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Definitions from Tolkien[edit]

Definitions of mathom from Tolkien: [1] and [2]. -- 10:32, 19 April 2007 (UTC)


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Rfv-sense: stuff used by hobbits for regifting in the Lord of the Rings universe. Current citation fails WT:FICTION and the w:use-mention distinction criterion. --Μετάknowledgediscuss/deeds 23:42, 5 August 2012 (UTC)

I have added 3 citations denoting the "regift" sense. Leasnam (talk) 17:50, 6 August 2012 (UTC)
However, I think you've put the etymology in with the meaning. It should be in the etymology section. Attestability is a matter beyond that. Mglovesfun (talk) 20:44, 6 August 2012 (UTC)
Oh yes I noticed that too. It was already like that when I came upon it. It should be moved... Leasnam (talk) 18:38, 7 August 2012 (UTC)

Leasnam, did you even look at the links I provided above? Two out of your three citations are obvious mentions. The sense is still uncited. --Μετάknowledgediscuss/deeds 18:48, 7 August 2012 (UTC)

They are usages accompanied by mentions (for reader comprehension)--a usage can contain a mention and still be a usage. This is the reason why I chose these specific snippets, as they leave no doubt as to how the word is meant. Leasnam (talk) 15:39, 8 August 2012 (UTC)
If the two are the ones below (please forgive me if these are incorrectly the ones):
  1. 2003, Ralph C. Wood, The Gospel According to Tolkien:
    They store seemingly useless articles for future use, calling their collected stuff mathom (usage). Far from being "junk" that we would discard, these leftovers are precious matter to the hobbits, for the word mathom (mention) means "treasure" in Anglo-Saxon.
    2006, Gail Carson Levine, Writing magic:
    A mathom (mention [somehwtat]) is an object you don't want but can't stand to give away or throw away. Do you have a mathom (usage)? Most of us do.
I hope you will find these adequate. If not, I suppose we can continue searching...Leasnam (talk) 15:59, 8 August 2012 (UTC)
Okay, I've altered the definition a bit to fit a wider range, as I am finding extended uses of the word that really do not fit into Sense 1, and which aren't different enough from Sense 2 (other than the regifting part) to warrant a separate Sense. I have changed the "regifting" criterion to a "often". Leasnam (talk) 16:39, 8 August 2012 (UTC)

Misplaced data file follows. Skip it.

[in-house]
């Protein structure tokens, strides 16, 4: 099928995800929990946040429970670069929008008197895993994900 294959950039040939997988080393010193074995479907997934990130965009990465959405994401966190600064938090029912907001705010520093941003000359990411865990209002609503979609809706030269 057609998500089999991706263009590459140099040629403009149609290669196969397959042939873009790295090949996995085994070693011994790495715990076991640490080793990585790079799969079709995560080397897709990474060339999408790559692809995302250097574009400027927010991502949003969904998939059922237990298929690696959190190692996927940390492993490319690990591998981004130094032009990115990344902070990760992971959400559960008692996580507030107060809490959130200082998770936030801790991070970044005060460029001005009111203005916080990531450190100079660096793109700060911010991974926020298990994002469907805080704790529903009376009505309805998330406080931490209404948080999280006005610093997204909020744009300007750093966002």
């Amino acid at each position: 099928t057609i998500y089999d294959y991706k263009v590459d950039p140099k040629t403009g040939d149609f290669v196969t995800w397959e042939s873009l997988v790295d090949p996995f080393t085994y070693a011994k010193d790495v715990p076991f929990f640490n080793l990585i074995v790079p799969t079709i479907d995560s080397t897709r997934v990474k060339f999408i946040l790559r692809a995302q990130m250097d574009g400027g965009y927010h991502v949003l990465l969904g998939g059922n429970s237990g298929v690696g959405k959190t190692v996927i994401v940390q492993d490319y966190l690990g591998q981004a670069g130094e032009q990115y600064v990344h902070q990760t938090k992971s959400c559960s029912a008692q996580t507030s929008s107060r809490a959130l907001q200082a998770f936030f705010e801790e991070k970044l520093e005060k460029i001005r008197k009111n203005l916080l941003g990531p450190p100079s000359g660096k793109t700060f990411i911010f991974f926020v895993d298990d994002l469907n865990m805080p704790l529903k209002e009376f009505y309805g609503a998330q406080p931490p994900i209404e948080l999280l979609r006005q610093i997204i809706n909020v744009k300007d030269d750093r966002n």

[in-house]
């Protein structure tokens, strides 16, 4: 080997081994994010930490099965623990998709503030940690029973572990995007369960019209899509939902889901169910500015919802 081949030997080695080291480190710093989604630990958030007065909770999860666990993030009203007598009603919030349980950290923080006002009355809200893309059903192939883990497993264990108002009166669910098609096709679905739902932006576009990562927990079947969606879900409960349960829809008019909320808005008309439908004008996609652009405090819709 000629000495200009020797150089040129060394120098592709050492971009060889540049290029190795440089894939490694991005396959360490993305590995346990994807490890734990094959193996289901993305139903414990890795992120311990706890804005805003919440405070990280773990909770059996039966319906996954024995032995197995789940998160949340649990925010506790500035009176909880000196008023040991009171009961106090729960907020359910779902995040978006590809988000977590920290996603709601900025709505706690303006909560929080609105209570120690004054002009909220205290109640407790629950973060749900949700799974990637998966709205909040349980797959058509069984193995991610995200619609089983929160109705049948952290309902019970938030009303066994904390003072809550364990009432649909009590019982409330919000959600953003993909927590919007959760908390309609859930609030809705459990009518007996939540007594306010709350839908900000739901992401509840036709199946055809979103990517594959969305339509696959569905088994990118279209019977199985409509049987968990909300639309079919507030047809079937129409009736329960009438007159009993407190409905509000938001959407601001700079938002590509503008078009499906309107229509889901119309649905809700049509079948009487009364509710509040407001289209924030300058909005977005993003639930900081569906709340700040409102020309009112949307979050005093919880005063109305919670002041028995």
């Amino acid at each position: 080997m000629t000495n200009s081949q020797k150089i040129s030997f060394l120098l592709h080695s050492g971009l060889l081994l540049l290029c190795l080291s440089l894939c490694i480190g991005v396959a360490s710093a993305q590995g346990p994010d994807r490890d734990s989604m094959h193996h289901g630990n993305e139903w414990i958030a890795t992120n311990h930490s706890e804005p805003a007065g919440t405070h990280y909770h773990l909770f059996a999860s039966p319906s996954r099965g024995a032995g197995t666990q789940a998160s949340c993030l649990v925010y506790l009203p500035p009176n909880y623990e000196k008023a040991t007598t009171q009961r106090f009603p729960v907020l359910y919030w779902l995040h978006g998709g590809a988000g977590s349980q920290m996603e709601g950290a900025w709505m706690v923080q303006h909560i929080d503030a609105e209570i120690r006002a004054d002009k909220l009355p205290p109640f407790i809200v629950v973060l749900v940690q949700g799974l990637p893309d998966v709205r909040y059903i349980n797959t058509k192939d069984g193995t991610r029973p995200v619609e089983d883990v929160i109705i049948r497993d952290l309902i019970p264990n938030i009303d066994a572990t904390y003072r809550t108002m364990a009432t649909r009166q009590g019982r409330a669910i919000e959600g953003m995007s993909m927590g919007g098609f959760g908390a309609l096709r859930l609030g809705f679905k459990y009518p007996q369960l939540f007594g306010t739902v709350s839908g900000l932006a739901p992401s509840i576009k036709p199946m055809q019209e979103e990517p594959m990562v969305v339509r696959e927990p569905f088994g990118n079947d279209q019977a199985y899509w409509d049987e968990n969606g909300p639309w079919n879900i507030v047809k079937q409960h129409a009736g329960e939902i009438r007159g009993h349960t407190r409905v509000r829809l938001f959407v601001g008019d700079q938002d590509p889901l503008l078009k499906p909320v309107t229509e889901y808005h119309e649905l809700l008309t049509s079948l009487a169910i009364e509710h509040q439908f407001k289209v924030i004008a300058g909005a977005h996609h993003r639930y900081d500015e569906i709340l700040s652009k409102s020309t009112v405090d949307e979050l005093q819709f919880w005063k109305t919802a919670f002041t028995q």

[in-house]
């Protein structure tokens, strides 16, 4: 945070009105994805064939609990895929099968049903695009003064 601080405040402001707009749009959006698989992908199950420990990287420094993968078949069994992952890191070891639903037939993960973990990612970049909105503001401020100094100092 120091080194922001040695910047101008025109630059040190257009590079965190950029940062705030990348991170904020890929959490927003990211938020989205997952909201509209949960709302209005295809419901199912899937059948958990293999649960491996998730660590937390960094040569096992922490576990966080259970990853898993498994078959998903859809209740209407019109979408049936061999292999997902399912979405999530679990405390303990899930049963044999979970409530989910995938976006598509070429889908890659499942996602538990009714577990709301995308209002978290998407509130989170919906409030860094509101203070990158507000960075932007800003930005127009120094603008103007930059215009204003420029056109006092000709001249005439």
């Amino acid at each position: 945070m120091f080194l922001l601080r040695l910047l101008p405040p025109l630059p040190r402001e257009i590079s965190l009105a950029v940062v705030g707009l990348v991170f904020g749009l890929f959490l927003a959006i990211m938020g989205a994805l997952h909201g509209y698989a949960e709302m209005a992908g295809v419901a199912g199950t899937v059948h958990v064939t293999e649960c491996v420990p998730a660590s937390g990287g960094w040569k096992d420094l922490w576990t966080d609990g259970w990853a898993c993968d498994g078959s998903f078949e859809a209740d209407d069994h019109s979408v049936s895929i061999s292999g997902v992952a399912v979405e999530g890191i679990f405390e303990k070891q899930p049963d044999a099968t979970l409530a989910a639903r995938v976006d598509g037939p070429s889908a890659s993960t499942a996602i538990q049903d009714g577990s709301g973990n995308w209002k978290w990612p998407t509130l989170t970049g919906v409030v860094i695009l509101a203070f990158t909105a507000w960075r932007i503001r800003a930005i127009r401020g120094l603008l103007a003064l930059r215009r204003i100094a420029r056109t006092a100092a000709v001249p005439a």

Sorry, I see I was rather rude above. 2006 is fine, but 2003 is just mentions ("calling their collected stuff mathom" is not a use by our standards). It looks like you have enough cites at the entry, although based on context I would guess that at least one or two of them really support the first sense. --Μετάknowledgediscuss/deeds 02:32, 9 August 2012 (UTC)
Of the citations of the first sense, both are valid. Of the citations of the second sense, the 1994 and 1999 ones are uses (not mentions), but they could just as well be of the first sense, the 2000 one is in quotation marks (mention-y), both instances of the term in the 2003 one are mentions, and the 2006 one is a use, but again, it could just as well be of the first sense. I do not see two separate senses. I suggesting combining them into "A trinket or piece of bric-a-brac; knick-knack, often used in regifting." - -sche (discuss) 00:14, 15 October 2012 (UTC)
I have combined the senses in the way I proposed, because I think they are the same sense (I think sense 2 was simply rather poorly defined). undo my merge of them if you can supply citations that demonstrate them to be separate. - -sche (discuss) 05:51, 24 October 2012 (UTC)